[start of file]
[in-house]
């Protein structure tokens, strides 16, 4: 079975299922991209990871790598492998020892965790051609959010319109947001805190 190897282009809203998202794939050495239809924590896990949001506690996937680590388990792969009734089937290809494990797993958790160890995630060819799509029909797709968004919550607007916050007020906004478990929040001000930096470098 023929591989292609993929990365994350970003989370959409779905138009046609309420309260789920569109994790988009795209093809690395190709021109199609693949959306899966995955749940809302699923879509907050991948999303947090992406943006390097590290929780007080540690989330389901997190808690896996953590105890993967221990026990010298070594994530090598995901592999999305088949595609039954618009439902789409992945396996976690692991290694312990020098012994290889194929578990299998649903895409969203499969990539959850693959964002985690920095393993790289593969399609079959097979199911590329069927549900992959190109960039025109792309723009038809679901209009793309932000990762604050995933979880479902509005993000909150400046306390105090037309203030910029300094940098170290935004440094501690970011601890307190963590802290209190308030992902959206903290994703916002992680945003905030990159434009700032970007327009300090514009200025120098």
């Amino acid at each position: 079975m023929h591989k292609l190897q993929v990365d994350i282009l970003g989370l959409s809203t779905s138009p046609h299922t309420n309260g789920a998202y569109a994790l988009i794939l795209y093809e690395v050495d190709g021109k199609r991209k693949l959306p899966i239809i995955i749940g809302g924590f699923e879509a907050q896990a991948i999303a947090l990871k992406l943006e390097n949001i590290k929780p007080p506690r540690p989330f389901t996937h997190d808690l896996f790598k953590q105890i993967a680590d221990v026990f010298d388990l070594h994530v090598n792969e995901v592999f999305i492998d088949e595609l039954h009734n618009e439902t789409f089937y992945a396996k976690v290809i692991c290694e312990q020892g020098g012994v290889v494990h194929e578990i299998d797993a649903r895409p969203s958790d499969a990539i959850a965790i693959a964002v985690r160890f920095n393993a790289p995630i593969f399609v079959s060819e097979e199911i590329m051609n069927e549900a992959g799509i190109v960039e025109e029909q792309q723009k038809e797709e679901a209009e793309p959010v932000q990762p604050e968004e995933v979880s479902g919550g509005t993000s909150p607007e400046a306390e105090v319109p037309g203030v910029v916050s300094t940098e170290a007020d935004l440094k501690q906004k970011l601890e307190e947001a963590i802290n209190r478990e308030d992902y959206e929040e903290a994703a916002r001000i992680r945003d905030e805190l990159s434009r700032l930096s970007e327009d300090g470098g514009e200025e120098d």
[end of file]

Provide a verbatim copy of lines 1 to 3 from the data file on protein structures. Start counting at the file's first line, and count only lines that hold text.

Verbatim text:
[in-house]
């Protein structure tokens, strides 16, 4: 079975299922991209990871790598492998020892965790051609959010319109947001805190 190897282009809203998202794939050495239809924590896990949001506690996937680590388990792969009734089937290809494990797993958790160890995630060819799509029909797709968004919550607007916050007020906004478990929040001000930096470098 023929591989292609993929990365994350970003989370959409779905138009046609309420309260789920569109994790988009795209093809690395190709021109199609693949959306899966995955749940809302699923879509907050991948999303947090992406943006390097590290929780007080540690989330389901997190808690896996953590105890993967221990026990010298070594994530090598995901592999999305088949595609039954618009439902789409992945396996976690692991290694312990020098012994290889194929578990299998649903895409969203499969990539959850693959964002985690920095393993790289593969399609079959097979199911590329069927549900992959190109960039025109792309723009038809679901209009793309932000990762604050995933979880479902509005993000909150400046306390105090037309203030910029300094940098170290935004440094501690970011601890307190963590802290209190308030992902959206903290994703916002992680945003905030990159434009700032970007327009300090514009200025120098």
């Amino acid at each position: 079975m023929h591989k292609l190897q993929v990365d994350i282009l970003g989370l959409s809203t779905s138009p046609h299922t309420n309260g789920a998202y569109a994790l988009i794939l795209y093809e690395v050495d190709g021109k199609r991209k693949l959306p899966i239809i995955i749940g809302g924590f699923e879509a907050q896990a991948i999303a947090l990871k992406l943006e390097n949001i590290k929780p007080p506690r540690p989330f389901t996937h997190d808690l896996f790598k953590q105890i993967a680590d221990v026990f010298d388990l070594h994530v090598n792969e995901v592999f999305i492998d088949e595609l039954h009734n618009e439902t789409f089937y992945a396996k976690v290809i692991c290694e312990q020892g020098g012994v290889v494990h194929e578990i299998d797993a649903r895409p969203s958790d499969a990539i959850a965790i693959a964002v985690r160890f920095n393993a790289p995630i593969f399609v079959s060819e097979e199911i590329m051609n069927e549900a992959g799509i190109v960039e025109e029909q792309q723009k038809e797709e679901a209009e793309p959010v932000q990762p604050e968004e995933v979880s479902g919550g509005t993000s909150p607007e400046a306390e105090v319109p037309g203030v910029v916050s300094t940098e170290a007020d935004l440094k501690q906004k970011l601890e307190e947001a963590i802290n209190r478990e308030d992902y959206e929040e903290a994703a916002r001000i992680r945003d905030e805190l990159s434009r700032l930096s970007e327009d300090g470098g514009e200025e120098d």